Sperry Alan’s new album ‘Befour Our Time’ features a few diamonds in the rough
Sperry Alan’s new album “Before Our Time” is good, but the biggest issue keeping it from being really great, in our estimation, is that these songs would feel more fleshed out with some more musicians on board.
At times it’s a bit rough around the edges, but the core — the catchy guitar riffs and toe-tapping lyrics — is well done. The album comes off as a slow burn that takes a few listens before it starts sinking into your psyche. This musician from Truro, Nova Scotia has been doing his thing as a performer for quite a while, as this album shows.
The problems might be small but can be heard throughout. On “Made of Mistakes I Am,” for instance, the piano fill in the background doesn’t mesh with the vocals. The song gets better when the guitars are brought in midway through, but by that point you’ve probably already made your mind up about the song unless you’re willing to listen past the intro.
In a way it’s almost like two different songs as I found myself not caring for the start and loving the second half when the pianos are gone. Perhaps they’re played a bit too fast for my liking, but it just doesn’t mesh well until about 1:13 in when the rest of the instruments join in.
The highlights on the album include “I Maintain” and “My Woman,” which feel like the most fleshed out songs on the 9-track album. Which, wouldn’t you know it, Sperry has a guest vocalist singing alongside him. I found myself coming back to these tracks several times more than the other songs. “Pig” is a fun little jam too that you find yourself wishing would go on a bit longer than 55 seconds.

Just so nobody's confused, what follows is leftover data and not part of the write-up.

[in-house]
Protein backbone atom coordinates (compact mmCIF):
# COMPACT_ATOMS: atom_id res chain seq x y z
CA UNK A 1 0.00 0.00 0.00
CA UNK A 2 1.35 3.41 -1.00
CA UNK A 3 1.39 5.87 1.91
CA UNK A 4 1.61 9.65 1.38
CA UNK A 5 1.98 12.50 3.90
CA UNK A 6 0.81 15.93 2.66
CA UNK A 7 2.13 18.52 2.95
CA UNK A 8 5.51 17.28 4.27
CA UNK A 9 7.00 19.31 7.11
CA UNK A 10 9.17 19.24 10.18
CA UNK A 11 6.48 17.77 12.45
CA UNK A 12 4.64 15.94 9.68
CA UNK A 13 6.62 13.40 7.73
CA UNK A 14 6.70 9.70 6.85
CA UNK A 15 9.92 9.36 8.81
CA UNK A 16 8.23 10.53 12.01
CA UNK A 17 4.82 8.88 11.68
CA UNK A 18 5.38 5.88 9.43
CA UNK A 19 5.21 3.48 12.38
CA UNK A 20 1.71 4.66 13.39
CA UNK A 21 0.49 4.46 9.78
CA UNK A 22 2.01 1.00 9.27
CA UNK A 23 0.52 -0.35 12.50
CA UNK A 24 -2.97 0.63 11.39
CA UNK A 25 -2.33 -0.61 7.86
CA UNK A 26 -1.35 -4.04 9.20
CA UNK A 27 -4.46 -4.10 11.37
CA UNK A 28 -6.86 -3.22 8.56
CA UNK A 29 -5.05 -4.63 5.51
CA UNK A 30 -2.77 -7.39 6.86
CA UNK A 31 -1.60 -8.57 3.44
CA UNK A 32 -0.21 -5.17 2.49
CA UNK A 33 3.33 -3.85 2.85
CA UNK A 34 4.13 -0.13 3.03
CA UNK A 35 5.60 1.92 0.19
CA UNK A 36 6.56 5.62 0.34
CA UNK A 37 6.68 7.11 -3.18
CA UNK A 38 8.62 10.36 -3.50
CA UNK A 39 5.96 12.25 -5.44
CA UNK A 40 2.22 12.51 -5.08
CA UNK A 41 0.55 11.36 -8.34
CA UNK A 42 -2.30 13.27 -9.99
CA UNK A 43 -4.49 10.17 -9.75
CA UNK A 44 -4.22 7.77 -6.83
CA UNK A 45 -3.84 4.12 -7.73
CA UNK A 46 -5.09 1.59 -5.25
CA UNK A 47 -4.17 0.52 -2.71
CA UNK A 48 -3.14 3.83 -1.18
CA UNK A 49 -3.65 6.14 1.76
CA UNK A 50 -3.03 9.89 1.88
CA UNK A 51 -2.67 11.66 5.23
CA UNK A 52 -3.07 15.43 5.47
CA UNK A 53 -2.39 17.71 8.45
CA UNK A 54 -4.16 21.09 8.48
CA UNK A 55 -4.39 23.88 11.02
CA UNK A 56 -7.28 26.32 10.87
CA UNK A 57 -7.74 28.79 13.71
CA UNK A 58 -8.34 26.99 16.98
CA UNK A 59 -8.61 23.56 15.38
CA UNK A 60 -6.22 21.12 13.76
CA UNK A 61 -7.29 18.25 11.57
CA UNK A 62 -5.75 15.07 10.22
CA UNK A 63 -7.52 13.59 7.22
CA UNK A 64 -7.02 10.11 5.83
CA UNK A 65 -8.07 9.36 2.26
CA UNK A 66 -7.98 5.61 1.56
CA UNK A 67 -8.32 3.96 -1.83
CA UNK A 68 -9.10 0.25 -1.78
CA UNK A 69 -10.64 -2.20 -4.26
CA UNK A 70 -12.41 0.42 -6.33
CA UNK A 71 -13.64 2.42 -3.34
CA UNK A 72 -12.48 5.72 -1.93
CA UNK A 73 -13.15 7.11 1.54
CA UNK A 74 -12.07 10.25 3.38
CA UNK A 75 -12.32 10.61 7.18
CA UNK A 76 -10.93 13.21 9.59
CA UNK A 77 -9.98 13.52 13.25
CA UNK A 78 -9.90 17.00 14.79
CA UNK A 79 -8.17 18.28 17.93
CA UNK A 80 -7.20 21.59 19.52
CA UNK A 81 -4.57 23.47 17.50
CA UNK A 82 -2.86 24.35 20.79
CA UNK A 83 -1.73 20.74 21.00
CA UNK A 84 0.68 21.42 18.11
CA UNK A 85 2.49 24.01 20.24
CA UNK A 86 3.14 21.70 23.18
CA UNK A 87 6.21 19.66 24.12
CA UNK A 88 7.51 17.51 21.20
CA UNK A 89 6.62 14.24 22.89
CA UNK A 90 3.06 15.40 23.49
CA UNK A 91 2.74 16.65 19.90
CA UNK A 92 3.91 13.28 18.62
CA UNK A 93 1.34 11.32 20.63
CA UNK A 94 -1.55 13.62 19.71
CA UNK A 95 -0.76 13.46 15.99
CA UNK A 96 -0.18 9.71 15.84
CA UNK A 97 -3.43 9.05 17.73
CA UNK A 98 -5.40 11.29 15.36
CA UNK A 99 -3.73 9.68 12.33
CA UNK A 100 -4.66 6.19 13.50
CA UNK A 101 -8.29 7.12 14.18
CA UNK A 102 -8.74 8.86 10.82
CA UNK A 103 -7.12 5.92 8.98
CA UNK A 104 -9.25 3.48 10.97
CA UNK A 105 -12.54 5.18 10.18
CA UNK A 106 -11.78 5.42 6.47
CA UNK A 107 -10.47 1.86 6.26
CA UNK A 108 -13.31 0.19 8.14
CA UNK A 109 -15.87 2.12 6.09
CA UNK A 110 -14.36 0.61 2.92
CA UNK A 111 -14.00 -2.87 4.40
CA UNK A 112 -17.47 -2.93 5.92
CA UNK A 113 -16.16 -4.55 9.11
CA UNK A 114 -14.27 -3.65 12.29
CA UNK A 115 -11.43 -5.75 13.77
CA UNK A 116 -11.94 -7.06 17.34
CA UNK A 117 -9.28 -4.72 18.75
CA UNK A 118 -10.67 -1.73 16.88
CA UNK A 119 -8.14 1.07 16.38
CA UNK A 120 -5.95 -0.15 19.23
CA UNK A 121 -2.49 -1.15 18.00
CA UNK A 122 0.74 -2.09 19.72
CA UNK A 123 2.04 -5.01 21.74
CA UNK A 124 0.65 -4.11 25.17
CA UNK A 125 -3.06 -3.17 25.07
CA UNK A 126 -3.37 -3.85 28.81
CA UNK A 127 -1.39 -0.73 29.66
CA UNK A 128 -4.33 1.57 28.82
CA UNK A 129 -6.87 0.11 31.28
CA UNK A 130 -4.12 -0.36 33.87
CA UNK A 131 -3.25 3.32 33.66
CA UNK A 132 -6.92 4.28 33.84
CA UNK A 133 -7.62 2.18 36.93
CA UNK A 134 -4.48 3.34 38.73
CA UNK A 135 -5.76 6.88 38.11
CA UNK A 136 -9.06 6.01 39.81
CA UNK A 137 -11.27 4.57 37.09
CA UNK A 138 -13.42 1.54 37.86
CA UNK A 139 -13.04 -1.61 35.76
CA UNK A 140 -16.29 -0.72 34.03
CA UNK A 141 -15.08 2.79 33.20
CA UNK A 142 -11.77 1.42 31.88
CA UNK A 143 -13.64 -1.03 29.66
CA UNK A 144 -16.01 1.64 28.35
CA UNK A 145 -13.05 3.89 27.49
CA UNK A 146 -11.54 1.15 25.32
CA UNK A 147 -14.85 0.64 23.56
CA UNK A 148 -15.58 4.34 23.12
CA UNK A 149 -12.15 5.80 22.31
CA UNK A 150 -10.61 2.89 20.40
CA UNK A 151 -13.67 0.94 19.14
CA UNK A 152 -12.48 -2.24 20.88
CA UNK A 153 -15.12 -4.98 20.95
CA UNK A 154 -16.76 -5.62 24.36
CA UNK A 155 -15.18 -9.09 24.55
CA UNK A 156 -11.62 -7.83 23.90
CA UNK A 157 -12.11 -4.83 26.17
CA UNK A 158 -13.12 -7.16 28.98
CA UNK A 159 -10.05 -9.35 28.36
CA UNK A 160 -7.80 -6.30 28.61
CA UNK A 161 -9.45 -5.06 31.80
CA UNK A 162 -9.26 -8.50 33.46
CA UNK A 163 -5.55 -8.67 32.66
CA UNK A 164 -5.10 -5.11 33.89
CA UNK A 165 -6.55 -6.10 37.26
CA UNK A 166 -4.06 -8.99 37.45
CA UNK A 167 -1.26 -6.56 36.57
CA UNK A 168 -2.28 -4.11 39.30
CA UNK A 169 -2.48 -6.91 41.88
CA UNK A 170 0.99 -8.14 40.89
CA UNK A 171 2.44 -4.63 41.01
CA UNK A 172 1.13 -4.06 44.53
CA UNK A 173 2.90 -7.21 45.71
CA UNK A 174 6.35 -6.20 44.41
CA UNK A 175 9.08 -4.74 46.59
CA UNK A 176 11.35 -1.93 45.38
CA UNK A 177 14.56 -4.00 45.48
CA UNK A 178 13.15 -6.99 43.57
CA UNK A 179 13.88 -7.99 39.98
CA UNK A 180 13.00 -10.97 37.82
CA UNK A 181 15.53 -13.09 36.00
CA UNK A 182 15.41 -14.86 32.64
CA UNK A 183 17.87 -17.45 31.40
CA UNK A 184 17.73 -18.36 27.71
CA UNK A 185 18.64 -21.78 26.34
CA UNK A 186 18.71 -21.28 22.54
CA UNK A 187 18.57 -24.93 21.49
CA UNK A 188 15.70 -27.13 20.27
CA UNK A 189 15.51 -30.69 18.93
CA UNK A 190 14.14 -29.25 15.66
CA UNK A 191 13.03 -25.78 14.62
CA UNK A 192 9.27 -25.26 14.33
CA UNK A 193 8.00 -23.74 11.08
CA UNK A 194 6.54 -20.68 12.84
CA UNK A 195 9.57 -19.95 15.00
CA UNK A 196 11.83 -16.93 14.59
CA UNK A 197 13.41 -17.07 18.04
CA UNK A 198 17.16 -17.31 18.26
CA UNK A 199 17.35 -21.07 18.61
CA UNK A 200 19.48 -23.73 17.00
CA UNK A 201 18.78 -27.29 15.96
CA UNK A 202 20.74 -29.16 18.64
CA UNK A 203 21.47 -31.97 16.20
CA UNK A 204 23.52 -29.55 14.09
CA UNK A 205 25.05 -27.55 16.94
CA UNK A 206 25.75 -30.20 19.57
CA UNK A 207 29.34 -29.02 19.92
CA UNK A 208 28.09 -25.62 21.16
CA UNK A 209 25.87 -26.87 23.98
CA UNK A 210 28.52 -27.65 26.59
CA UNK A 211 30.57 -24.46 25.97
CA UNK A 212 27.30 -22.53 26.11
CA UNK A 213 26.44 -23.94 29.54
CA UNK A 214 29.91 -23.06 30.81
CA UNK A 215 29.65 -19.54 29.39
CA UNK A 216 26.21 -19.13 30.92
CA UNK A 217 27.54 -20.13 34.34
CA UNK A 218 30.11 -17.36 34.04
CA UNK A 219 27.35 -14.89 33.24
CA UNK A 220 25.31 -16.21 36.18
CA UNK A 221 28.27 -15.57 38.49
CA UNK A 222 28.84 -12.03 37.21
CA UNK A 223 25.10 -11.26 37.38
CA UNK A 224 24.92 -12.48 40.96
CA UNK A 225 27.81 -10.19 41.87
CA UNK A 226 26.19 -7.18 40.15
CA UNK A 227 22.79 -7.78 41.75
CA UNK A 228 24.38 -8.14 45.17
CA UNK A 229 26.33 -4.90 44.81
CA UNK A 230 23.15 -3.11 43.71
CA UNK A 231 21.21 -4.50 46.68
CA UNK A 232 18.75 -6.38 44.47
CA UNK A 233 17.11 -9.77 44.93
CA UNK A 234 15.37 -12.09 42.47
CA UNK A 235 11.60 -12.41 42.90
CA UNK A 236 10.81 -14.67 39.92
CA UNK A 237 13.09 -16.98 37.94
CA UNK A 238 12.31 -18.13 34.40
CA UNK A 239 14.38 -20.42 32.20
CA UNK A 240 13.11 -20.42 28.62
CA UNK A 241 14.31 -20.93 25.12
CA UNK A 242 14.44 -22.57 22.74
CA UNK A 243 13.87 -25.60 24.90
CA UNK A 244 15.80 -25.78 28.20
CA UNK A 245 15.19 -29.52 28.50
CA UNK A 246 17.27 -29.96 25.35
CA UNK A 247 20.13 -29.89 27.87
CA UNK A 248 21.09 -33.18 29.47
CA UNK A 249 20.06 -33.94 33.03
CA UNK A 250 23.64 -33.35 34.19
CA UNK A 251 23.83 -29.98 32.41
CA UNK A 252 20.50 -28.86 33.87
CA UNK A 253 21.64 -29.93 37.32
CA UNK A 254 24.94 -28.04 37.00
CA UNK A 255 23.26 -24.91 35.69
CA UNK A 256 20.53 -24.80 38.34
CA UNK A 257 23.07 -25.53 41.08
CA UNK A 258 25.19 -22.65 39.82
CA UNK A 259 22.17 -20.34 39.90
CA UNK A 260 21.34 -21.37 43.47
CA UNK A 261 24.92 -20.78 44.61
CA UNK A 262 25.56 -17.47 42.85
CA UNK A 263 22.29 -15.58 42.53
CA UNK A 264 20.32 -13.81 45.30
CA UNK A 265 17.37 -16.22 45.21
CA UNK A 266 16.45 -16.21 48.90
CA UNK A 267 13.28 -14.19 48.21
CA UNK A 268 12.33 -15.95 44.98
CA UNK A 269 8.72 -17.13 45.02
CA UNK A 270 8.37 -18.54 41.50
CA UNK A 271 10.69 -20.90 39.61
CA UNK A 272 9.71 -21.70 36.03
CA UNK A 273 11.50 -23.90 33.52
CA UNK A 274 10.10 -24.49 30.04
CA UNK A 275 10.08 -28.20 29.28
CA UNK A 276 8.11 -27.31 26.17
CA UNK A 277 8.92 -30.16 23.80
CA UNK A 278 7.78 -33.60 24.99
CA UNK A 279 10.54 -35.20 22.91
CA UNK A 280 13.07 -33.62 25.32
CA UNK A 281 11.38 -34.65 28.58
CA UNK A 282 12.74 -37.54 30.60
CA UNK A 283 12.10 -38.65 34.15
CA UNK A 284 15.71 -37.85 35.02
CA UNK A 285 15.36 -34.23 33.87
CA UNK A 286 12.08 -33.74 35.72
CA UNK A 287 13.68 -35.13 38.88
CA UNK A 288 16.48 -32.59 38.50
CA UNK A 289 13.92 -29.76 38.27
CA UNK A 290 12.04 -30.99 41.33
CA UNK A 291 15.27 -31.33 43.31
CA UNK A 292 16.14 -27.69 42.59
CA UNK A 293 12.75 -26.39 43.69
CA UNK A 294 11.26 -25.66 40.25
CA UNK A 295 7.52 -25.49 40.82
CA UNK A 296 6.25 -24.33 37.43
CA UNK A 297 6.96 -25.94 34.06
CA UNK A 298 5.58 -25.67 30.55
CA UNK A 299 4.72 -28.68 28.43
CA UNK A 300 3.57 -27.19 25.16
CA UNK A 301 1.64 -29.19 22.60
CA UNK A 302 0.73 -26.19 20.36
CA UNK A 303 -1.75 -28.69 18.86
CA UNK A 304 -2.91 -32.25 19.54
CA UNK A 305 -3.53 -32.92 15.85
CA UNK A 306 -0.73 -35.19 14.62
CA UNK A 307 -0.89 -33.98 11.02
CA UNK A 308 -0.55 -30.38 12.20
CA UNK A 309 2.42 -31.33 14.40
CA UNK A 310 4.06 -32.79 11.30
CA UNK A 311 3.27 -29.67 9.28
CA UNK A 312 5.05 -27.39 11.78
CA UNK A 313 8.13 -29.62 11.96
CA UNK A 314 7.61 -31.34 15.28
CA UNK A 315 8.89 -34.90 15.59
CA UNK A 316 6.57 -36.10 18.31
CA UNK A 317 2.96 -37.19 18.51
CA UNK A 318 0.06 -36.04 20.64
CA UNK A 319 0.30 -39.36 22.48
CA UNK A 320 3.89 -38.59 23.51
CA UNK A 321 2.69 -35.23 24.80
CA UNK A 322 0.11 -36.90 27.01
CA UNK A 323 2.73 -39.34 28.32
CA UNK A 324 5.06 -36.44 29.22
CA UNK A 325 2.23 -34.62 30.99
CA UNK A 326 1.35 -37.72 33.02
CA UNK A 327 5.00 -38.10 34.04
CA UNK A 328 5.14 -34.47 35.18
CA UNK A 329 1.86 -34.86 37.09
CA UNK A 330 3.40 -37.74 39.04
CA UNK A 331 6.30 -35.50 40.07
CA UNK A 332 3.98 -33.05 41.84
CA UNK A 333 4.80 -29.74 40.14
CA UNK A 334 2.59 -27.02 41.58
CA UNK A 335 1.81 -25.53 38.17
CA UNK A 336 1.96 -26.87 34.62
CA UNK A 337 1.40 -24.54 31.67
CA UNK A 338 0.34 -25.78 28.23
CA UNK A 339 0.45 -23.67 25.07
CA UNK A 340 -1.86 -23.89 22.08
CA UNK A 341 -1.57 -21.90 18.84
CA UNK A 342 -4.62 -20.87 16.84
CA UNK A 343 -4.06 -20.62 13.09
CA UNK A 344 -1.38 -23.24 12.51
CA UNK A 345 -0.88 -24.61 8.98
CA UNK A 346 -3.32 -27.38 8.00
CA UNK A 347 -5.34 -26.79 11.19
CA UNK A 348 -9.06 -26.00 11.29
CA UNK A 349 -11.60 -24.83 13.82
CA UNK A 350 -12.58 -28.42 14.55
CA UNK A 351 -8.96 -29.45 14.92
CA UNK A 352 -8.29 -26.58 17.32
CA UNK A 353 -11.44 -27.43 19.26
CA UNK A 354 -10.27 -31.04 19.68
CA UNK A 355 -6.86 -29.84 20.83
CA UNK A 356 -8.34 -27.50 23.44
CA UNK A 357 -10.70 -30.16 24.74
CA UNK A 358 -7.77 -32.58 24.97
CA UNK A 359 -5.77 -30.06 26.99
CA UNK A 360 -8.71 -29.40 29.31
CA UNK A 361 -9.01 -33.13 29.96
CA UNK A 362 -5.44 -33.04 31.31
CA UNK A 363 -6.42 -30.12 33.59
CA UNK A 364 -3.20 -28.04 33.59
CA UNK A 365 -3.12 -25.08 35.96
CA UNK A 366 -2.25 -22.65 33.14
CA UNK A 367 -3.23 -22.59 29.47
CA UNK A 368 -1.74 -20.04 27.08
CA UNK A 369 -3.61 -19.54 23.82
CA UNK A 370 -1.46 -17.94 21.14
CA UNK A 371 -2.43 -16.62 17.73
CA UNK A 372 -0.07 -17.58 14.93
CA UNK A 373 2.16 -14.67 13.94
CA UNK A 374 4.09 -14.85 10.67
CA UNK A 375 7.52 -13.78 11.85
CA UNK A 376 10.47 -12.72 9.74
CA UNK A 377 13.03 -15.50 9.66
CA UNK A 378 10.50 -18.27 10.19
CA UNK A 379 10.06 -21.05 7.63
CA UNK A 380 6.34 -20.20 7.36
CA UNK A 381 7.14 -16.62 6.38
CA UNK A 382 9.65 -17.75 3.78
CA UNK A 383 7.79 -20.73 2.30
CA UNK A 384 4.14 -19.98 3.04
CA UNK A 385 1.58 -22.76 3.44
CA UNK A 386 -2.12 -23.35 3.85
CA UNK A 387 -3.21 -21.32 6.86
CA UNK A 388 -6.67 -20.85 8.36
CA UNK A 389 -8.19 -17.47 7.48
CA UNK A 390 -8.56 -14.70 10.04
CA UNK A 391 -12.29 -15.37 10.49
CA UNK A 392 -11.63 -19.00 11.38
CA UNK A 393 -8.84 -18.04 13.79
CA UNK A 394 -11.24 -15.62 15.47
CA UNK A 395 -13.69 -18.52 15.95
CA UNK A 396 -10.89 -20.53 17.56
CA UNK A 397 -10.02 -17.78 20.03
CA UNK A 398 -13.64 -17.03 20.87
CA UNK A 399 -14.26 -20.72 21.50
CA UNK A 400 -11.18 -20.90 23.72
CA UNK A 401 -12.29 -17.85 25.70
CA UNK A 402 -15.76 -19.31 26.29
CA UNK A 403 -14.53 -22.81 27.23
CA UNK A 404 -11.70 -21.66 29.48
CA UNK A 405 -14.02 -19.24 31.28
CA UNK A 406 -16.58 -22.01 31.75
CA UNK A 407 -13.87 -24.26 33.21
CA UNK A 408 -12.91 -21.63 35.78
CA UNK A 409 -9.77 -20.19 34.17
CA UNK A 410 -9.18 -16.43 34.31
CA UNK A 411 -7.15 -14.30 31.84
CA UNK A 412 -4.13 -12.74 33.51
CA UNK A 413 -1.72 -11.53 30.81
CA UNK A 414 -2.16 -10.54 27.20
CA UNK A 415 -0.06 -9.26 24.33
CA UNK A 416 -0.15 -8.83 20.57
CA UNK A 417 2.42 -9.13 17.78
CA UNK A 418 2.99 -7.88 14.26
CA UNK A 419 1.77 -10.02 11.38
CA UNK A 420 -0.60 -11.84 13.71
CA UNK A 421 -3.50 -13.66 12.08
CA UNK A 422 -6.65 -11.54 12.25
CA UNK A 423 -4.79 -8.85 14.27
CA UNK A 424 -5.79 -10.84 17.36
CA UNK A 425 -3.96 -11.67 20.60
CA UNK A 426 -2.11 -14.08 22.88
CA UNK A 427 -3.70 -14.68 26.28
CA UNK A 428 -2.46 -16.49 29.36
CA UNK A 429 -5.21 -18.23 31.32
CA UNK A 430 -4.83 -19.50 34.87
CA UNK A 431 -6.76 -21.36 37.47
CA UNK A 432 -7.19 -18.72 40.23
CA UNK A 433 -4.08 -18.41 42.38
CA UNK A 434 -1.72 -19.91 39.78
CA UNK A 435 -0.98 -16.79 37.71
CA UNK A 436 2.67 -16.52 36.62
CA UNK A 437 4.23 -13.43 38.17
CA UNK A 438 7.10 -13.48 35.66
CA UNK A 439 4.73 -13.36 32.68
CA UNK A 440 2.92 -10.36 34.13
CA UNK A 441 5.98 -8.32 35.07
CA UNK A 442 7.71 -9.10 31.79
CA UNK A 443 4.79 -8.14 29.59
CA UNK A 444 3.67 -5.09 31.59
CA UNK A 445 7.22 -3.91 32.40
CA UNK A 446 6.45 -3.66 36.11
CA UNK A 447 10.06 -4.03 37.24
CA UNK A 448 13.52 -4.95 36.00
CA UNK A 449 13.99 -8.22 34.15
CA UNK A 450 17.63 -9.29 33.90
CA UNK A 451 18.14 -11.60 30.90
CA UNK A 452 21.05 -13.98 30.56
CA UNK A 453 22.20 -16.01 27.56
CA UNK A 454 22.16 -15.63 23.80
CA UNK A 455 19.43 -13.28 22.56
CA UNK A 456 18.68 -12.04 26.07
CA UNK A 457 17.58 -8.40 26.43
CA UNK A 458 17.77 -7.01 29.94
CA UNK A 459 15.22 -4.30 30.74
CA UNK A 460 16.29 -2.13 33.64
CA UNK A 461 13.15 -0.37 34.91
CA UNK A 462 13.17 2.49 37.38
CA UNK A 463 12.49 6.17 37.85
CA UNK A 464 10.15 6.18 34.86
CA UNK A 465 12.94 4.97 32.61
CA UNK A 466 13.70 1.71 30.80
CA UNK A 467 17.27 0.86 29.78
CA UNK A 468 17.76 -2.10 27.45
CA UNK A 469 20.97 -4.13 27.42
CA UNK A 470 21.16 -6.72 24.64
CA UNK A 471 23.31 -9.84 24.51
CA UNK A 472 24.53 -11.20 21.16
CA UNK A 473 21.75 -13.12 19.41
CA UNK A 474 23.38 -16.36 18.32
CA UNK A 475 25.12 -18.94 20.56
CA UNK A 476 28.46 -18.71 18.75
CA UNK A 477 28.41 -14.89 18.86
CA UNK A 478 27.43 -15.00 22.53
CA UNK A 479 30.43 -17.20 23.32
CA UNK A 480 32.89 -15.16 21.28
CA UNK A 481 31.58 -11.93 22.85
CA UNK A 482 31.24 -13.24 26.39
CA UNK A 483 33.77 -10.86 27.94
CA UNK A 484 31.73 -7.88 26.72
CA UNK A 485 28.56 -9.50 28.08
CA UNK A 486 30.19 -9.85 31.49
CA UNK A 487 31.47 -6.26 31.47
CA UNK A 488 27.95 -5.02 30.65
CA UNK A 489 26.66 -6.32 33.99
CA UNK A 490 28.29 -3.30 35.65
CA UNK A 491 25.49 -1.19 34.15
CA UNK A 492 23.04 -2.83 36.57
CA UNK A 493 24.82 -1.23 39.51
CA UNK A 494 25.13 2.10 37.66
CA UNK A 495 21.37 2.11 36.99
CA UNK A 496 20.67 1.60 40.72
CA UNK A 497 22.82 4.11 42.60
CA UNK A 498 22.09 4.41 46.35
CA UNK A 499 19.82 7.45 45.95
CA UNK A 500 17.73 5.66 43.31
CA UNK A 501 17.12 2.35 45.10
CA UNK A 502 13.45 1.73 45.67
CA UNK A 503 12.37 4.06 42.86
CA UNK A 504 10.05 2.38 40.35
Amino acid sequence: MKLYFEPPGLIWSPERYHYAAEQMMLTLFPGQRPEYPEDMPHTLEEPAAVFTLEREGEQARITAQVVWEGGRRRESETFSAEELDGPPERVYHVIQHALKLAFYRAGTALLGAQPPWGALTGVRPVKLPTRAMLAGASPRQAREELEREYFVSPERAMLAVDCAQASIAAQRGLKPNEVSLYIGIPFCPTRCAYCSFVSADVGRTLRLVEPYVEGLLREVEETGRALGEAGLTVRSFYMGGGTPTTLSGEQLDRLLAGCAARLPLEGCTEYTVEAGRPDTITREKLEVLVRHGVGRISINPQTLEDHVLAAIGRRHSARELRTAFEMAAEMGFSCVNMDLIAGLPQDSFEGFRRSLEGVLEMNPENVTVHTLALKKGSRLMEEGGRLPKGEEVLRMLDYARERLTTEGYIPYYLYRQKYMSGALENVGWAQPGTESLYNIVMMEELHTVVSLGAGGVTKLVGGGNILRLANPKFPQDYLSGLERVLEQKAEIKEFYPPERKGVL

To be sure, Alan’s voice lends itself to well to the genre and is the predominant instrument on most of the tracks, next to the pulsating guitars, which give the songs an air of expertise. Several of these songs seem like a natural fit to be tied into a television show or a film of some sort, which may be by design.
With that said, Alan’s vocal range doesn’t push many boundaries, and that’s too bad because there’s a few places on the better tracks that could have been pushed even higher with someone who could really belt out a broader range of notes. But, it’s not the most noticeable issue.
Looking through the liner notes, it appears as if Sperry is the sole musician for most of the album, which, to his credit, isn’t easy to do. But, there’s a few spots where you can tell that he’s the only one, too. If he were to recruit a few more talented musicians to into the mix, it would only help add more texture to these tracks that are begging for it.
In conclusion, Sperry Alan has some real potential, but is just missing a few key elements to make it happen right now. It should be interesting to see what kind of growth this band makes as it continues to evolve.